As an example of circuit operation, LVDS system 200 is shown in an exemplary embodiment as supporting two different types of LVDS requirements. The LVDS requirements for the first type, also referred to herein as general LVDS, requires an offset voltage (common mode voltage) of 1.2 V and a differential output voltage (voltage drop across resistor 254) of ±400 mV. The LVDS requirements for the second type, also referred to herein as HyperTransport LVDS or a variation of HyperTransport LVDS, requires an offset voltage of 0.6 V and a differential output voltage of ±800 mV.

For general LVDS (first type of LVDS requirements), memory cell 208 is programmed with a logical false value (e.g., zero volts or 0.0 V), which results in multiplexer 210 providing the 1.2 V reference voltage, pass gate 220 coupling transistor 222 to transistor 218 to allow operational amplifier 212 to switch on transistor 222, and pass gate 246 uncoupling transistors 238 and 240 from corresponding transistors 242 and 244 to switch off transistors 238 and 240.

Operational amplifier 212 sets the offset voltage (at the node VCM) approximately equal to the reference voltage of 1.2 V, which satisfies the first requirement of the general LVDS type. With transistors 238 and 240 switched off, only 4 mA is allowed to flow through resistor 254 and ultimately through transistors 242 and 244, which satisfies the second requirement of the general LVDS type (i.e., the differential output voltage will be equal to ±400 mV due to 4 mA flowing through resistor 254 of 100 Ω).

If the data signal is a logical true value, then approximately 1.4 V will be provided to line 206(1), a voltage drop of 400 mV will occur across resistor 254, and approximately 1.0 V will be provided back to driver 202 through line 206(2). The 4 mA current will then flow through transistors 242 and 244. If the data signal is a logical false value, then approximately 1.4 V will be provided to line 206(2) and approximately 1.0 V will be provided back to driver 202 through line 206(1). Consequently, a voltage drop of approximately 0.2 V will occur across resistor 234 and also across resistor 236 for a logical true or false data signal value, such that an offset voltage of 1.2 V at the node VCM is maintained.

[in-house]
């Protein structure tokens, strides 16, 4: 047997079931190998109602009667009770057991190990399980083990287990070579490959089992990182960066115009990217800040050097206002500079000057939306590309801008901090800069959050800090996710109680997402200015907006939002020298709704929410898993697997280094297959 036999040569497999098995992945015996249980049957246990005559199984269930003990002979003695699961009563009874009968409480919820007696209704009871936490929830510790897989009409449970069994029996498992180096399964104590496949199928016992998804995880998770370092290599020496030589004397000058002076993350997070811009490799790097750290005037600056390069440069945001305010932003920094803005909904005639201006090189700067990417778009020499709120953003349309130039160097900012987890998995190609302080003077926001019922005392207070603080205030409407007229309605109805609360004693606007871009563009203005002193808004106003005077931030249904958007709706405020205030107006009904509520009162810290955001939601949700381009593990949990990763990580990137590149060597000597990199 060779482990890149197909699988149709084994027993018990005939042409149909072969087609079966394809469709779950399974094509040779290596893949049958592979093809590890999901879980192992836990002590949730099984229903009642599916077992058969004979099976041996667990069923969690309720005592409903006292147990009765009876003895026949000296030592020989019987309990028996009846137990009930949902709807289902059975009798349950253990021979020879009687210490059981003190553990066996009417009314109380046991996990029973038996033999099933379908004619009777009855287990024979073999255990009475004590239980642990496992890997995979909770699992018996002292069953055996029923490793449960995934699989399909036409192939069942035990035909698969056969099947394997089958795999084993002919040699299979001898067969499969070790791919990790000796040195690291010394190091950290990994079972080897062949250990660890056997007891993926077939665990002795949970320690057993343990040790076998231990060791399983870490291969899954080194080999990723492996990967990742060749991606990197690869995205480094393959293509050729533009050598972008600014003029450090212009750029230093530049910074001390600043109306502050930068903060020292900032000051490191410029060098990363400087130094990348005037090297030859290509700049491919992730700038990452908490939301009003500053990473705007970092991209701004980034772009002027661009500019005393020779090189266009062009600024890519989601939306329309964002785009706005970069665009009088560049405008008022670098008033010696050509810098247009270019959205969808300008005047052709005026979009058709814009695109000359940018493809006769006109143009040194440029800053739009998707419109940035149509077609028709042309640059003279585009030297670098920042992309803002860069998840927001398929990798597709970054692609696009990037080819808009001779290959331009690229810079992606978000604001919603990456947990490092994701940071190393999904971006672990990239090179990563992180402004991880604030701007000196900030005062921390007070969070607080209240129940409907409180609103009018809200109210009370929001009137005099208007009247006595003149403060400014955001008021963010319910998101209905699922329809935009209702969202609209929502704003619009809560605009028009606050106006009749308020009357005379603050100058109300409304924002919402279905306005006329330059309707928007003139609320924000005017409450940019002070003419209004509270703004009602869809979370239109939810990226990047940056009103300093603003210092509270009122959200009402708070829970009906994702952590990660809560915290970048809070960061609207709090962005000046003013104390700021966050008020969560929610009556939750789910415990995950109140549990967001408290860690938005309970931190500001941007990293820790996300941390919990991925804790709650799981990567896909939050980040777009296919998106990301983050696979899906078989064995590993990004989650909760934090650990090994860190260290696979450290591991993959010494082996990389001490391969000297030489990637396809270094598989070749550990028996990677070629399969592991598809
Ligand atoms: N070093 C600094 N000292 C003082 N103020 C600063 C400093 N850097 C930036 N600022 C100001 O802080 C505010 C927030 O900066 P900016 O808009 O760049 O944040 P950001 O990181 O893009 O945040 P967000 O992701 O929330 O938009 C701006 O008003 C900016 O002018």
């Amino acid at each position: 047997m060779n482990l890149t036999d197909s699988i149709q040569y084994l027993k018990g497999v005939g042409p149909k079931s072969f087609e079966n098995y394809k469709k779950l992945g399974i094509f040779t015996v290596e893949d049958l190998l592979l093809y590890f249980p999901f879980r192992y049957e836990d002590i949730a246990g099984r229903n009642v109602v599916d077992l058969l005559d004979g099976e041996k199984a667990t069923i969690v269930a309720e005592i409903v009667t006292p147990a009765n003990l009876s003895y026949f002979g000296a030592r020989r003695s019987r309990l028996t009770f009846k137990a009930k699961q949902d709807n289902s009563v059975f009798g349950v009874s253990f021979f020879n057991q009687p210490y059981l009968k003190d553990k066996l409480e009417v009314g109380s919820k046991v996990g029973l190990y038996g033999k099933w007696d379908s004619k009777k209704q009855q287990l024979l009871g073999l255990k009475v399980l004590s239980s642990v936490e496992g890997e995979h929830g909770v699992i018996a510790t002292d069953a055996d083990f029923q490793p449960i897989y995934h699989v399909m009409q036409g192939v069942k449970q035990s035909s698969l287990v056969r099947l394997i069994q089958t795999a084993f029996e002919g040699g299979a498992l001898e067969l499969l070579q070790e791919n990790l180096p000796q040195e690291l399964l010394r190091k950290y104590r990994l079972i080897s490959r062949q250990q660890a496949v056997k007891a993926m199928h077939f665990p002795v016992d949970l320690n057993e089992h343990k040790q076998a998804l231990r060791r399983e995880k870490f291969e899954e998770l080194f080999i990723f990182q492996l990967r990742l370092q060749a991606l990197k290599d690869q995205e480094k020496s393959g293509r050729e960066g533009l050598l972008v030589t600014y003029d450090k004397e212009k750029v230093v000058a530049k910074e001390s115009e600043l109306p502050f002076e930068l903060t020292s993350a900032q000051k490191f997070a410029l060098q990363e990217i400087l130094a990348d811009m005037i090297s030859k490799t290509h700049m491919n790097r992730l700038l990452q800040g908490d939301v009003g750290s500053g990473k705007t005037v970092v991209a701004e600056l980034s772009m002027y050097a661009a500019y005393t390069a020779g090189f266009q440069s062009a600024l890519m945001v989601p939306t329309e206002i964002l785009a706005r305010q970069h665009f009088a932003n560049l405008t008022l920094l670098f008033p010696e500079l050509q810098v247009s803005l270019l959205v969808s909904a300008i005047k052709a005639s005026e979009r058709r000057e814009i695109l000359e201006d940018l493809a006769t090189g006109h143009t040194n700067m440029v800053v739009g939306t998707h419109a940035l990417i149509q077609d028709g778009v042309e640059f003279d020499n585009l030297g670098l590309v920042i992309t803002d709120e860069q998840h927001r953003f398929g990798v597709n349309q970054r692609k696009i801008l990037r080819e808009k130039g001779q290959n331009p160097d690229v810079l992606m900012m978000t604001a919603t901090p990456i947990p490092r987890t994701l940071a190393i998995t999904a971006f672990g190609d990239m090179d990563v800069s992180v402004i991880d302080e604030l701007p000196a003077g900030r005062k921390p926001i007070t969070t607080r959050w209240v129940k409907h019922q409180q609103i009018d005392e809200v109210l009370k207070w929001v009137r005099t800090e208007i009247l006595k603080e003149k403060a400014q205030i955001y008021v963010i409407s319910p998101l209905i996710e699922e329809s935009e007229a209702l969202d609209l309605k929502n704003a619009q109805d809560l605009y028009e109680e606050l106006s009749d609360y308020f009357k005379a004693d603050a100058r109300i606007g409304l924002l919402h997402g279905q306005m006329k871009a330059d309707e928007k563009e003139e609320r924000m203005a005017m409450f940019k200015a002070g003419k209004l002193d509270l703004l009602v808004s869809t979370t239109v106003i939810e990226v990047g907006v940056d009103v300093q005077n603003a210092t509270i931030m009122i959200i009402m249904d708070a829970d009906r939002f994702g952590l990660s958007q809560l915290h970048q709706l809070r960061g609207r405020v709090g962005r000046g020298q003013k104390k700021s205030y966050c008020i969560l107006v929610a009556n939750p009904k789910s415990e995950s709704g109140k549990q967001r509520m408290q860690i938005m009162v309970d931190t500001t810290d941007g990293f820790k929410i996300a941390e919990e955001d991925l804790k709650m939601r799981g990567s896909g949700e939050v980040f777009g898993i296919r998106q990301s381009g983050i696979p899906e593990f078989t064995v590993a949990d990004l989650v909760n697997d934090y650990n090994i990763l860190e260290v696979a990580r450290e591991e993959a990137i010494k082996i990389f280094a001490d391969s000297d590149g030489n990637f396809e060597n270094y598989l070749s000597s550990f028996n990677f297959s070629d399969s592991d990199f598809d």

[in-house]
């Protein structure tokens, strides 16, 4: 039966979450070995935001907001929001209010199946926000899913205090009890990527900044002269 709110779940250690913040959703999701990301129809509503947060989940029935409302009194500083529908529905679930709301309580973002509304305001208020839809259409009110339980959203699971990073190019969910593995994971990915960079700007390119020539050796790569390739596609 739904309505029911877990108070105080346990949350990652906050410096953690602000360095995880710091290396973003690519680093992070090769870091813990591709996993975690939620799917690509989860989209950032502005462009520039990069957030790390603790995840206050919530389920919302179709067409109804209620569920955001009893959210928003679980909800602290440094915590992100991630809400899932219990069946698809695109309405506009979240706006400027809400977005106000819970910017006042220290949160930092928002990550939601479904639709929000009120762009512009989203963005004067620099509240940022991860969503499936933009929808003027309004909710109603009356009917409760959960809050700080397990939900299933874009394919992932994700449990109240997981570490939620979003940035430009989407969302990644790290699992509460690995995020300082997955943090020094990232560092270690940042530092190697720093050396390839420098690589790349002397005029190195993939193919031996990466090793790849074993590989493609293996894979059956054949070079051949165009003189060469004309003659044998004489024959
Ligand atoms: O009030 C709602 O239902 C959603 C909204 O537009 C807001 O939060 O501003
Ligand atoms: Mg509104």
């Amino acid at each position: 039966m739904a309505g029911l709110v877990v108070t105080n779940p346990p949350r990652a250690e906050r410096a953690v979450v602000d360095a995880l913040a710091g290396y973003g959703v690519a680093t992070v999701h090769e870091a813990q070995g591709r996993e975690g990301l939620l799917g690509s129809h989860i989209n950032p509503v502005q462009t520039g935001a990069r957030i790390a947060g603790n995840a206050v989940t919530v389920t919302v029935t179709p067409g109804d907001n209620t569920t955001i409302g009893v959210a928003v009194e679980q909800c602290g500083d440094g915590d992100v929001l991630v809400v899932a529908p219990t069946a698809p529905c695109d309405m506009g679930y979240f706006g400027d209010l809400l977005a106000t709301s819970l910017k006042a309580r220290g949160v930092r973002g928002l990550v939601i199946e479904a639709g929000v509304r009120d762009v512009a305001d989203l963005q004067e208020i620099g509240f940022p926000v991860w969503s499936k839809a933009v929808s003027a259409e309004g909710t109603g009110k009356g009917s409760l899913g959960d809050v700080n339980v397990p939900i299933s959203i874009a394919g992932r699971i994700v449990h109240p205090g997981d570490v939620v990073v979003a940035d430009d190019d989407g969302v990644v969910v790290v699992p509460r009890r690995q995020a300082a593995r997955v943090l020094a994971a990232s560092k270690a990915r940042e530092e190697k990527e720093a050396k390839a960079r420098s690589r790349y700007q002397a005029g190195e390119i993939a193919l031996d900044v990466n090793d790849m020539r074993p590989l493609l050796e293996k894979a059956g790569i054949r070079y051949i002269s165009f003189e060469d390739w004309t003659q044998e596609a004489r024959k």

For the HyperTransport LVDS (second type of LVDS requirements), memory cell 208 is programmed with a logical true value (e.g., 2.5 V), which results in multiplexer 210 providing the 0.6 V reference voltage, pass gate 220 uncoupling transistor 222 from transistor 218 to switch off transistor 222, and pass gate 246 coupling transistors 238 and 240 to corresponding transistors 242 and 244. Transistor 222 is switched off to help accommodate the lower required offset voltage.

Operational amplifier 212 sets the offset voltage (at the node VCM) approximately equal to the reference voltage of 0.6 V, which satisfies the first requirement of the HyperTransport LVDS type. With transistors 238 and 240 switched on, 8 mA is allowed to flow through resistor 254 and ultimately to transistors 248, 240, 242, and 244, which satisfies the second requirement of the HyperTransport LVDS type (i.e., the differential output voltage will be equal to ±800 mV due to 8 mA flowing through resistor 254 of 100 Ω).

If the data signal is a logical true value, then approximately 1.0 V will be provided to line 206(1), a voltage drop of 800 mV will occur across resistor 254, and approximately 0.2 V will be provided back to driver 202 through line 206(2). If the data signal is a logical false value, then approximately 1.0 V will be provided to line 206(2) and approximately 0.2 V will be provided back to driver 202 through line 206(1). Consequently, a voltage drop of approximately 0.4 V will occur across resistor 234 and also across resistor 236 for a logical true or false data signal value, such that an offset voltage of 0.6 V at the node VCM is maintained.

FIG. 3 shows an exemplary circuit schematic 300 for providing a reference current for LVDS system 200 of FIG. 2. Circuit schematic 300 illustrates an exemplary technique for providing the reference current (also referred to as a bias current or a tail current), but this is not limiting and various other methods for providing a reference current may be employed that are known and applicable.

Circuit schematic 300 includes transistors 302 through 320, which form a type of cascode current mirror. Transistor 302 receives a reference current (labeled Iref_In) of approximately 0.05 mA. With the gate terminals of transistors 302, 304, and 306 coupled and the transistors being of equal size, approximately 0.05 mA will also flow through transistors 304 and 306.

Transistors 314 and 316 are approximately eight times larger than transistors 310 and 312 and, consequently, eight times the current will flow through transistors 314 and 316 due to their corresponding common gate terminals. Therefore, a current of 0.4 mA (i.e., 8 times 0.05 mA) will flow through transistors 314 and 318, with transistor 314 supplying the 0.4 mA to transistor 248 (at a node labeled ng1) and transistor 318 supplying the 0.4 mA to transistor 252 (at a node labeled ng2).